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The acting is good by its main lead, Shailene Woodley and her character is the most complex and developed character in the entire series. Despite this, a lot of the other cast honestly didn’t seem that bothered or interested in this movie or their performances. It’s been a year since I watched Divergent but I remember these actors giving more emotions in that film. It honestly feels like some of these people are just phoning it in and don’t really care much. For example, Kate Winslet was okay in the previous film (however she was quite a weak villain), however this film really highlights how non-threatening her character is. She really doesn’t do anything in this film, she just runs some tests on people and Winslet gives a less interested performance. The only other actors who seem to give some emotions is Naomi Watts and Jai Courtney, even though Courtney’s character isn’t developed he still manages to emote more than most of the actors in this movie.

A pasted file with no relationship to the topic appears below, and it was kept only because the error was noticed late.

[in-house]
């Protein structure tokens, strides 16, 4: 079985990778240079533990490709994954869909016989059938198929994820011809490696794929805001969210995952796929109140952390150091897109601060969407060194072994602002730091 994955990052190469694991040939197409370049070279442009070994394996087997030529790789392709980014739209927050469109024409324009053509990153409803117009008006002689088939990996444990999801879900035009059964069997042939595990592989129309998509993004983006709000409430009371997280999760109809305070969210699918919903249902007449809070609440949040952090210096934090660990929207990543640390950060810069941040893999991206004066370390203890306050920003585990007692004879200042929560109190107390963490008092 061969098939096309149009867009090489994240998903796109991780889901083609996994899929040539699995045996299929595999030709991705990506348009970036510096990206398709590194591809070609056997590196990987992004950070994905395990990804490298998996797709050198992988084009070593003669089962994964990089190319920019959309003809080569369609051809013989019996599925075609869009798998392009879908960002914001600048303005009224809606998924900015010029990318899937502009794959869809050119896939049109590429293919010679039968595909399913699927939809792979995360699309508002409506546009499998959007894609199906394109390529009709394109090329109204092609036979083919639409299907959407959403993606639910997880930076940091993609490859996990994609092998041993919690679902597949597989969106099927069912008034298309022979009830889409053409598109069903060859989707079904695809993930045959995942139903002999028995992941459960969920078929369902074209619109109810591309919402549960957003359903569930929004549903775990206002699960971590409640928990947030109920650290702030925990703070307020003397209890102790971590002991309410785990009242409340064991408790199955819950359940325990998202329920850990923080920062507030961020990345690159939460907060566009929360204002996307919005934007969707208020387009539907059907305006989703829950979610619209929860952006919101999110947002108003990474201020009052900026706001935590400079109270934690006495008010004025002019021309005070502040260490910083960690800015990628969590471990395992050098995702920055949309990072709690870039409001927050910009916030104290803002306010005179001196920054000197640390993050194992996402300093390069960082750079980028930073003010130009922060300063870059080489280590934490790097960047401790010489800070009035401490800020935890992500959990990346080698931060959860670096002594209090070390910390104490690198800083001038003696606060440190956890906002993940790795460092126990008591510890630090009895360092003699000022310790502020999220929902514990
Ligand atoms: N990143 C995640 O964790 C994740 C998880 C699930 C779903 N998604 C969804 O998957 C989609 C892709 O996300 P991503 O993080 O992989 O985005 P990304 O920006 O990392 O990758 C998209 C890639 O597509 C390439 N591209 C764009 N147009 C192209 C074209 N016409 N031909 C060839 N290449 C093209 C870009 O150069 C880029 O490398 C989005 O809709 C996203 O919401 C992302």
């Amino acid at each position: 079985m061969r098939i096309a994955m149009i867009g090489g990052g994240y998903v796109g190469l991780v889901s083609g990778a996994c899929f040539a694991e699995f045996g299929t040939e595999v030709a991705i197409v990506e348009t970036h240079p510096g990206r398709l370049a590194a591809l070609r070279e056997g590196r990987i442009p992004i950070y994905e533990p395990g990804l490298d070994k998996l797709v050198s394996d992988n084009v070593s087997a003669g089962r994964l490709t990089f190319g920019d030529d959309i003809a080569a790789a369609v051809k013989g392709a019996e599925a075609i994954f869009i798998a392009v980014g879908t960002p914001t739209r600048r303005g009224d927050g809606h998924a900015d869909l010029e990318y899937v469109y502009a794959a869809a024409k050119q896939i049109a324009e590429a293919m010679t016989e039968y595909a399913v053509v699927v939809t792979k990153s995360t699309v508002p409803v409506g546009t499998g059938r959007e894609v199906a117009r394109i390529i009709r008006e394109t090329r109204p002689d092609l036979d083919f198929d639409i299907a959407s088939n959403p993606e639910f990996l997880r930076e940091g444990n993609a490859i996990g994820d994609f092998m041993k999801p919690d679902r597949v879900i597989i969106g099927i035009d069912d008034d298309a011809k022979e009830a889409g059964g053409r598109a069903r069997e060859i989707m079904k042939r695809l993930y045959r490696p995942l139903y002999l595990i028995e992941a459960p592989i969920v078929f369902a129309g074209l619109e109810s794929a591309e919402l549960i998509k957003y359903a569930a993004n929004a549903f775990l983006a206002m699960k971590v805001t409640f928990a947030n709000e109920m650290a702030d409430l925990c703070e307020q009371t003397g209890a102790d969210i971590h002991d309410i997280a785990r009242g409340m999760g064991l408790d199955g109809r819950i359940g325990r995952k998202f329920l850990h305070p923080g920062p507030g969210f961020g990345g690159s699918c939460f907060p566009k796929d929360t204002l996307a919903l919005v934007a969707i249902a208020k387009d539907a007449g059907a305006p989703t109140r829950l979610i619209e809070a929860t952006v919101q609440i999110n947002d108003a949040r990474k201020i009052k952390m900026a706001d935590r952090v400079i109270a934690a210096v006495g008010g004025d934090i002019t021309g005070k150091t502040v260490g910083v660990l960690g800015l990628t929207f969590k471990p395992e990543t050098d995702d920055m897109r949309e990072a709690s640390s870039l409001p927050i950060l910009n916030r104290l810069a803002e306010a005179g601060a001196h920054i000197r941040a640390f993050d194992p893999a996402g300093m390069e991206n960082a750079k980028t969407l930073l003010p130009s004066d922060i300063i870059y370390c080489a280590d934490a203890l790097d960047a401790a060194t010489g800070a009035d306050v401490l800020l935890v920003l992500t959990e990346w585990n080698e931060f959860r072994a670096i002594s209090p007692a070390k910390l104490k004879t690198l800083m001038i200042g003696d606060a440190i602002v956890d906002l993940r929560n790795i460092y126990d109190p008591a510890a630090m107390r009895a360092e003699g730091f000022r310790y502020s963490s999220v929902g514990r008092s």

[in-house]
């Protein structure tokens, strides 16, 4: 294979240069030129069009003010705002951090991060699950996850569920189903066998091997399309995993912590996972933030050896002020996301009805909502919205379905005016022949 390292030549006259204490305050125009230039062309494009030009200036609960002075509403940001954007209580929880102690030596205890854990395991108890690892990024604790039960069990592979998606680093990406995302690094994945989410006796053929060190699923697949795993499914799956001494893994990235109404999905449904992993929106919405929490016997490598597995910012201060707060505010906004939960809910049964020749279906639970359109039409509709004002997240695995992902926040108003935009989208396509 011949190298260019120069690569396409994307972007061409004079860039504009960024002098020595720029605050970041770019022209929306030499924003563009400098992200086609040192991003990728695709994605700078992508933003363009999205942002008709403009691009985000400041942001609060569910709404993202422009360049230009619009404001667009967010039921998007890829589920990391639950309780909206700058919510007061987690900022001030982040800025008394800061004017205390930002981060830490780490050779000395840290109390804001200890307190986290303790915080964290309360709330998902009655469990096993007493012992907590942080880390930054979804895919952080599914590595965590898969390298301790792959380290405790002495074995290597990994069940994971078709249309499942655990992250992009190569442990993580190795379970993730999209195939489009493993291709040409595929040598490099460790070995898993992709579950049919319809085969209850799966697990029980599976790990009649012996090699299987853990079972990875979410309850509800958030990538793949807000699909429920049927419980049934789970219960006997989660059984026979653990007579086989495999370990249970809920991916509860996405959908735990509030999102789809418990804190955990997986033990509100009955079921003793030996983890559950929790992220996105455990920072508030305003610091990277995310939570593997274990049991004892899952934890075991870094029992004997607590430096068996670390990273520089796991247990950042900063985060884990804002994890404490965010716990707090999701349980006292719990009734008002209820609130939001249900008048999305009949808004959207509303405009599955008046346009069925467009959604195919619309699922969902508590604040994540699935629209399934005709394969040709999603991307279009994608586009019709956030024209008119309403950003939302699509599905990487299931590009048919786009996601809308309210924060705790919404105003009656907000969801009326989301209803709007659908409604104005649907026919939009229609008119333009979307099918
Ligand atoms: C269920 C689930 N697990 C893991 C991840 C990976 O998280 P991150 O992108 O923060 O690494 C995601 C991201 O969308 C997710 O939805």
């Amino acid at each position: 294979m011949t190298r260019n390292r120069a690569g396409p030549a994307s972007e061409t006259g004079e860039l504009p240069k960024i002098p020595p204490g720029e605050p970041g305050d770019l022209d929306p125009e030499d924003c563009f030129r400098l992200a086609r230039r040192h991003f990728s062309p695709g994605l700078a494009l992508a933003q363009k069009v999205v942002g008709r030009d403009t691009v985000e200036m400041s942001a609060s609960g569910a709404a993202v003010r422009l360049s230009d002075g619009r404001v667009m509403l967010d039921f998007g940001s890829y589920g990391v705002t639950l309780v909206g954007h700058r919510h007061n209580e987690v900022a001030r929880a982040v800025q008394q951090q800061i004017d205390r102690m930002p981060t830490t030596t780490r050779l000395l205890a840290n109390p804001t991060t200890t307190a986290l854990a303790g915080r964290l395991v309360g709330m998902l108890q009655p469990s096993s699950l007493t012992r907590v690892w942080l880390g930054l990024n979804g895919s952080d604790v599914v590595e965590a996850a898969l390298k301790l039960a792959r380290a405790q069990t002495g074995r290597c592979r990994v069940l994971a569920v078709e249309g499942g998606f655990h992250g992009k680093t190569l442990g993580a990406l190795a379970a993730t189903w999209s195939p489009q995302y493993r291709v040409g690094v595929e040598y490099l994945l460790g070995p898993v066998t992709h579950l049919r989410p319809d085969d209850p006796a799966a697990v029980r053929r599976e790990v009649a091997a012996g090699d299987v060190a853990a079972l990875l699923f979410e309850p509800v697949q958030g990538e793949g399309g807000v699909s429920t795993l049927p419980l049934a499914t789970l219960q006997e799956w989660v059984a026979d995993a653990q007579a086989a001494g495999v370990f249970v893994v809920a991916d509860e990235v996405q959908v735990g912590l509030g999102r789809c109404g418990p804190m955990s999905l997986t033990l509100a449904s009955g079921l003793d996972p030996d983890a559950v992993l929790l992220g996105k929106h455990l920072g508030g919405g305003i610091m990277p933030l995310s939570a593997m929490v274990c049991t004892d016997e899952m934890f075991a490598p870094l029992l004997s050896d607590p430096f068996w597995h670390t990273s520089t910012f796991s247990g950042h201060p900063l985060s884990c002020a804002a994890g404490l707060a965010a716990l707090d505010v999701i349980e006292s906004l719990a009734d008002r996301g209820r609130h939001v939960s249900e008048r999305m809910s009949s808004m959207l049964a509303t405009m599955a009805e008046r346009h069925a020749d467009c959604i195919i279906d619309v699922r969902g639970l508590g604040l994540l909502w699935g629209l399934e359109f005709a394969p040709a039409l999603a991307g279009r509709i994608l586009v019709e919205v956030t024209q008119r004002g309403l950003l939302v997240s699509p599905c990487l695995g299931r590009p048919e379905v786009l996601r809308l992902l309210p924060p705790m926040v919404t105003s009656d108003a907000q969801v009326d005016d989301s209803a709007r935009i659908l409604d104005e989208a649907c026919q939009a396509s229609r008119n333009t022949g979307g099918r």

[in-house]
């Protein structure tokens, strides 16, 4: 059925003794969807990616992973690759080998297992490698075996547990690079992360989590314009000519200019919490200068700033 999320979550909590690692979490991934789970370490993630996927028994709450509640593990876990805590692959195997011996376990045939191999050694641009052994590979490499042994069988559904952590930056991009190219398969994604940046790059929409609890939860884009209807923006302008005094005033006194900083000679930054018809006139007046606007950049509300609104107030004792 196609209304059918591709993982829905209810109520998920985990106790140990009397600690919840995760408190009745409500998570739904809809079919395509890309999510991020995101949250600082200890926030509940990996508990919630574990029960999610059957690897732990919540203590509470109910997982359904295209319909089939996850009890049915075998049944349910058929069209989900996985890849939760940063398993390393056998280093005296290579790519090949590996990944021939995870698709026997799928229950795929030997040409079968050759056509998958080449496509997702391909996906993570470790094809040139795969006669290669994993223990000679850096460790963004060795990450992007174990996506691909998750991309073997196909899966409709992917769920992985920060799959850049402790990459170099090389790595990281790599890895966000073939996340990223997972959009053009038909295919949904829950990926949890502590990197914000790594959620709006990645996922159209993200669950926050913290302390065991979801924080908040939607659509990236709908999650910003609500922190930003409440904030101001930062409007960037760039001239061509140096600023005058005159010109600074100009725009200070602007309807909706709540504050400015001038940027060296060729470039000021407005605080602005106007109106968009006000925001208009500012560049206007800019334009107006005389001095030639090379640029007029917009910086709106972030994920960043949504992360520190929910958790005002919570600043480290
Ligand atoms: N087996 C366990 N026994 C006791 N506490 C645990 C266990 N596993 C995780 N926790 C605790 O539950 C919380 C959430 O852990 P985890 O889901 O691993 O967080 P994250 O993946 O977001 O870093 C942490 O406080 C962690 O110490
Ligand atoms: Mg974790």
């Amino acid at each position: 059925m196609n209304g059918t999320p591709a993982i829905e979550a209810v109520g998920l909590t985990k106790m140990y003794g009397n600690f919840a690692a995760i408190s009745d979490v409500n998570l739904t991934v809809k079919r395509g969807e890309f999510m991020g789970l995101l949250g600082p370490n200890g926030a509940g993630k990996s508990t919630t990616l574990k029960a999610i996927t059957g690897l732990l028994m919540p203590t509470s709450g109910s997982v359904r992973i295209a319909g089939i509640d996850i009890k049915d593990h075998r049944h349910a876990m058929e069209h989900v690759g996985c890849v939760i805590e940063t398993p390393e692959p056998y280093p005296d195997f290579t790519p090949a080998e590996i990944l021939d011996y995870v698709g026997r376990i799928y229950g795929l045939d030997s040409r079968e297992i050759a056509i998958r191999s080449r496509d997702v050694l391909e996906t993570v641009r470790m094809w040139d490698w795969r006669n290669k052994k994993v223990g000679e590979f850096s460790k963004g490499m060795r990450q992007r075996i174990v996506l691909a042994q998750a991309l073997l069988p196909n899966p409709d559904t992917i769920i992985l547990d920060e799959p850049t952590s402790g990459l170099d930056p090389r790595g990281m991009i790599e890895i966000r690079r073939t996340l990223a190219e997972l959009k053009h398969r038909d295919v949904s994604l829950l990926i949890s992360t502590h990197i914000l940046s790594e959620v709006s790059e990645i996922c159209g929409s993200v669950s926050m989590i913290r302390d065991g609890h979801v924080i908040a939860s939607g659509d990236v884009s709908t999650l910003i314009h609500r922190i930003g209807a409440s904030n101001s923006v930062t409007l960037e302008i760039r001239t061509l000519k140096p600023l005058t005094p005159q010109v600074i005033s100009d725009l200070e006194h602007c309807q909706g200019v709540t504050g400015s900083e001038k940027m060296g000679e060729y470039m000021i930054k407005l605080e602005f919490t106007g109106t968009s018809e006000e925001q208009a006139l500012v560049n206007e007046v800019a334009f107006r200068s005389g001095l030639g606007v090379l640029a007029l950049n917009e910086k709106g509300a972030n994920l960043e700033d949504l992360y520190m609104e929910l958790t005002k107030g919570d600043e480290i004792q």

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The action scenes are well filmed like in the previous film and are entertaining, which is the most consistently good aspect in Insurgent. The special effects are also quite effective whenever they are used and are on a bigger scale than Divergent. The soundtrack was also really well done and added much more to the scenes.

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Honestly if you like the books and liked the way they did Divergent, go see Insurgent, you probably won’t be disappointed. Just know going in that there are some pretty big changes from the book that have been made. As for the rest of us, it all depends whether you liked the first film to begin with. Its lead performance and the action scenes are great and entertaining but the uninteresting performances from most of the cast and the complicated plot does hold it back from being greater. Hopefully the sequels will be better (and also hopefully the next film won’t be as drawn out as Mockingjay Part 1)